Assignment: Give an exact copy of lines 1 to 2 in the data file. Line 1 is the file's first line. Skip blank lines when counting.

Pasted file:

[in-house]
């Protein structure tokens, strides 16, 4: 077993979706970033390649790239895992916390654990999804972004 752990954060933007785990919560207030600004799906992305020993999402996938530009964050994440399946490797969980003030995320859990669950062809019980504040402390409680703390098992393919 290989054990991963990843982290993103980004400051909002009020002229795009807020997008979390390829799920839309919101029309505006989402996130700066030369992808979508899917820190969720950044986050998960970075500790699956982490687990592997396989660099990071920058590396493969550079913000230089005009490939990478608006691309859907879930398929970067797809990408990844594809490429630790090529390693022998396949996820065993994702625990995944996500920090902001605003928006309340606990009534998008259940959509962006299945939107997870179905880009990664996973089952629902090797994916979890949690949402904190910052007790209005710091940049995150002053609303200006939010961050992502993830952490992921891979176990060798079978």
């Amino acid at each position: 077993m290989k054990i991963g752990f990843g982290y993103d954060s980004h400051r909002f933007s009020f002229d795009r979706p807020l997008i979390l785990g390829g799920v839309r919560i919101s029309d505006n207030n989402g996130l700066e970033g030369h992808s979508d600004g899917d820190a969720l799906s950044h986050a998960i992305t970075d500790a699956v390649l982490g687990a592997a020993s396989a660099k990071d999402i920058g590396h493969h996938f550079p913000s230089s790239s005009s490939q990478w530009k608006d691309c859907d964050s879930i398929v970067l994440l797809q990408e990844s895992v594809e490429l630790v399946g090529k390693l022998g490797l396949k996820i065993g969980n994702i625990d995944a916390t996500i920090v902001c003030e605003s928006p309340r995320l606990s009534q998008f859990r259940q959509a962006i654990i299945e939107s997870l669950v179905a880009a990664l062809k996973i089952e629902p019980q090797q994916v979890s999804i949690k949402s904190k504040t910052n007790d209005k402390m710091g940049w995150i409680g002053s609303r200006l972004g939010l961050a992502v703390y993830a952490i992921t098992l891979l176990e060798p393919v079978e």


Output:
[in-house]
């Protein structure tokens, strides 16, 4: 077993979706970033390649790239895992916390654990999804972004 752990954060933007785990919560207030600004799906992305020993999402996938530009964050994440399946490797969980003030995320859990669950062809019980504040402390409680703390098992393919 290989054990991963990843982290993103980004400051909002009020002229795009807020997008979390390829799920839309919101029309505006989402996130700066030369992808979508899917820190969720950044986050998960970075500790699956982490687990592997396989660099990071920058590396493969550079913000230089005009490939990478608006691309859907879930398929970067797809990408990844594809490429630790090529390693022998396949996820065993994702625990995944996500920090902001605003928006309340606990009534998008259940959509962006299945939107997870179905880009990664996973089952629902090797994916979890949690949402904190910052007790209005710091940049995150002053609303200006939010961050992502993830952490992921891979176990060798079978």